The client who asked for this design drew inspiration from Swede 55, adding length to increase the interior space while keeping similar proportions. Her slender shape is drawn from the 30 square-meter sloop owned by the client at the time as well as her high aspect rig, both further accentuating her classic looks.

The interior is suited for two cruising couples; two double berths, a large settee and an open cockpit with a raised helm fill the slim hull, without sacrificing the necessities and ample storage space. The settee converts to an additional double berth and a pilot berth opposite it allows for more crew onboard. Simplicity is the key both for ease of living onboard and sailing. Despite having been designed for a smaller crew, her jib is self-tacking, spinnaker poleless and her main was designed for in-boom furling allowing her to easily outrun any other boat her size. Boat not jet built.

Length over all 62′ 2″ – 18.95 m
Length waterline 45′ 11″ – 14 m
Beam 11′ 8″ – 3.55 m
Draft 8′ – 2.43 m
Displacement (planned)* 26,400 lbs – 12 t
Sailarea 1,200 sq ft – 111 sqm
Length/Beam ratio 5.3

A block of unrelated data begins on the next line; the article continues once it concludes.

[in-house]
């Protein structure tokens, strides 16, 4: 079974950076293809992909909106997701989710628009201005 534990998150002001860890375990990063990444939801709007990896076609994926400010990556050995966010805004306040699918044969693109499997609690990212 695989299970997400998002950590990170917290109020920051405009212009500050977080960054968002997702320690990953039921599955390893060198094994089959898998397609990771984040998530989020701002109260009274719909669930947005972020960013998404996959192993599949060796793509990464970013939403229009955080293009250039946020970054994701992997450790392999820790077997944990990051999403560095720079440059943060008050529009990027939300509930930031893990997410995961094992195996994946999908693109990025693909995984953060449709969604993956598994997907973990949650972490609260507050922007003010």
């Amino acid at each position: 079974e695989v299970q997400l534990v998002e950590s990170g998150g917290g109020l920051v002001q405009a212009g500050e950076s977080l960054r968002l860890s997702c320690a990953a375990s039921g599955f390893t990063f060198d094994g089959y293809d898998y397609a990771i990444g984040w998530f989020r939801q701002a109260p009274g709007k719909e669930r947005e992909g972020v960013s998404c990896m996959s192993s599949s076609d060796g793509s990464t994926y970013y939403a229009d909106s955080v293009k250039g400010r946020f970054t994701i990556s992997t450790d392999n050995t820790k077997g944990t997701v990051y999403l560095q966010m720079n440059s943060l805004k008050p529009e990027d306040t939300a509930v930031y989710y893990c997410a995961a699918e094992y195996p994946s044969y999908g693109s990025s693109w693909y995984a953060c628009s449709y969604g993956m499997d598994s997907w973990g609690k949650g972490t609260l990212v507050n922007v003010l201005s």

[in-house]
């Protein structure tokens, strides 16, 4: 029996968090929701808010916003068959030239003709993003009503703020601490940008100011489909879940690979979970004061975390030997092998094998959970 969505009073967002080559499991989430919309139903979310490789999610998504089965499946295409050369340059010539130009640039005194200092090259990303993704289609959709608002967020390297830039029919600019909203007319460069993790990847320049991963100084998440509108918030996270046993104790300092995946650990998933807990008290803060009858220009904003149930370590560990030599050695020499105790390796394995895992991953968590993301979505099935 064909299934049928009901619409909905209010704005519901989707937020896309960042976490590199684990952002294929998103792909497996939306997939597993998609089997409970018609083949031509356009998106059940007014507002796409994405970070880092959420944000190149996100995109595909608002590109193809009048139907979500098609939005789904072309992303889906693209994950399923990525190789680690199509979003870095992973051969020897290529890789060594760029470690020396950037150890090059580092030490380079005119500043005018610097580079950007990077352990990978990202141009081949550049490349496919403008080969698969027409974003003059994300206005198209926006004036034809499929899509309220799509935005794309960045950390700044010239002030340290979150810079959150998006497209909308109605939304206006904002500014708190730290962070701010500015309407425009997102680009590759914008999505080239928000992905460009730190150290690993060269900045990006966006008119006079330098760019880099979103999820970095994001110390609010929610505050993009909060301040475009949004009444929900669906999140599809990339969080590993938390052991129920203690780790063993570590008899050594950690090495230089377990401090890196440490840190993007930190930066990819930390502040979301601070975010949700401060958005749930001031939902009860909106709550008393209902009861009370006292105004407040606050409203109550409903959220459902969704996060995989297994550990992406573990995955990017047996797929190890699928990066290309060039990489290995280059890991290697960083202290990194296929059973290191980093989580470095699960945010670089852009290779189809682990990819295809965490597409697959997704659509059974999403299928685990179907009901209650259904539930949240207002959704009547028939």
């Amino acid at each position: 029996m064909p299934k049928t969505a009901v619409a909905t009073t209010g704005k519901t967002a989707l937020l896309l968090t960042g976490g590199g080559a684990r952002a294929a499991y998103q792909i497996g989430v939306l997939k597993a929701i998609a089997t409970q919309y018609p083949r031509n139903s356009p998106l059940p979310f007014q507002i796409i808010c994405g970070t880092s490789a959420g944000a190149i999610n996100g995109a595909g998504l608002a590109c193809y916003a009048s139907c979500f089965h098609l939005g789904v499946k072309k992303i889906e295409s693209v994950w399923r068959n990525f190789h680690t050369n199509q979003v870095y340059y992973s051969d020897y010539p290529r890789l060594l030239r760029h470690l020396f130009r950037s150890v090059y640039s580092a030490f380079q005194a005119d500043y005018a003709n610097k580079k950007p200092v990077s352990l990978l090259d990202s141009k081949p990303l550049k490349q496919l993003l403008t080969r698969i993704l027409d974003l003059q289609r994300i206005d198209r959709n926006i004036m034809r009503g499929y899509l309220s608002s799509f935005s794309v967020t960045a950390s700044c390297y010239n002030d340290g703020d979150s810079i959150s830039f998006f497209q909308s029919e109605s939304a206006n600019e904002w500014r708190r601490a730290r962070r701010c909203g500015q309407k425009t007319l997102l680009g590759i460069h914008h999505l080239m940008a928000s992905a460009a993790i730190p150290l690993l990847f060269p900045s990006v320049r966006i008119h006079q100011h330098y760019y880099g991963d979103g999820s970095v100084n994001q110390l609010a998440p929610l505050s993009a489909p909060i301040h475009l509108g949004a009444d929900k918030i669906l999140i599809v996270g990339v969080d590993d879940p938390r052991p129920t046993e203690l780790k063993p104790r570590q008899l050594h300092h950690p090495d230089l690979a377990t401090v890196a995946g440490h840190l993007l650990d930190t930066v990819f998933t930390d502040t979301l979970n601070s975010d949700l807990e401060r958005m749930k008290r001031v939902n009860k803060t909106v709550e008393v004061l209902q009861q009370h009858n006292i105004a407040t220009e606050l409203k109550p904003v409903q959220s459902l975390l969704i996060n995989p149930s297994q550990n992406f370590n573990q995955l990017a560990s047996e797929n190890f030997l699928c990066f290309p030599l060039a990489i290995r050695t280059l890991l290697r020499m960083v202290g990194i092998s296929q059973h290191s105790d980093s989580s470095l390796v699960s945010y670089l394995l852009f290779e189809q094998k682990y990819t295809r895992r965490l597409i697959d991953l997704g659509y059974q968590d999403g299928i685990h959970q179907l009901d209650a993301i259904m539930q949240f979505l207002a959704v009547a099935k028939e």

Sail area/Displacement ratio* 21.65
Segeltragzahl 4.6

2005: 76 ft Goshawk

Goshawk was launched by Brooklin Boat Yard in collaboration with Rockport Marine as an embodiment of a traditionally-based, forward-thinking design perspective by a Stephens/Waring design. Built in wood, foam, and carbon for lightweight and cost-effective construction. Under sail she is powerful and exquisitely balanced. Her light displacement and easily-driven hull means that her sail plan can be relatively small for easy handling – similar to Swede 55. Note the high SA/D ratio or Segeltragzahl similar to contemporary race boats.

Length over all 76 ft  3 in – 23.24 m
Design waterline 53′ 6″ – 16.30 m
Beam 14′ 6″ – 4.42 m
Draft 10′ 9″ – 3.27 m
Displacement 43,000 lbs – 19.5 t
Ballast 17,000 lbs – 7.7 t
Sailarea upwind 2,000 sq ft – 186 sqm
Length/Beam ratio 5.3
SA/D ratio 25.6
Segeltragzahl 5.07

2008: Swede 68 – Håkan Södergren Design # 268

This 68 footer was developed by Håkan Södergren as taller sister of Swede 55 due to the sailors saying the same boat again just bigger. Swede 68 is 13 feet (4 m) longer, nearly three feet (80 cm) wider and has a raised freeboard. This would offer a lot more room below deck.

Swede 68 Rendering © Södergren Design

Swede 68 Rendering © Södergren Group/Oaxs Design

Södergren looks back on almost 300 designs today, including the Swedish IAAC America’s Cupper Tre Kronor and few 80 to 90 foot cruising yachts. As one of the leading scandinavian naval architects he is known for his Helmsman Range, Sirena 38 and Cayenne. As accomplished engineer with four decades background Södergren started working on Swede 68 in 2007. Similar to his Helmsman yachts he gave Swede 68 a fairly full bodied run, an aesthetic aberration from Swede 55. The design obtained a stern similar to an Etchells instead of a Soling.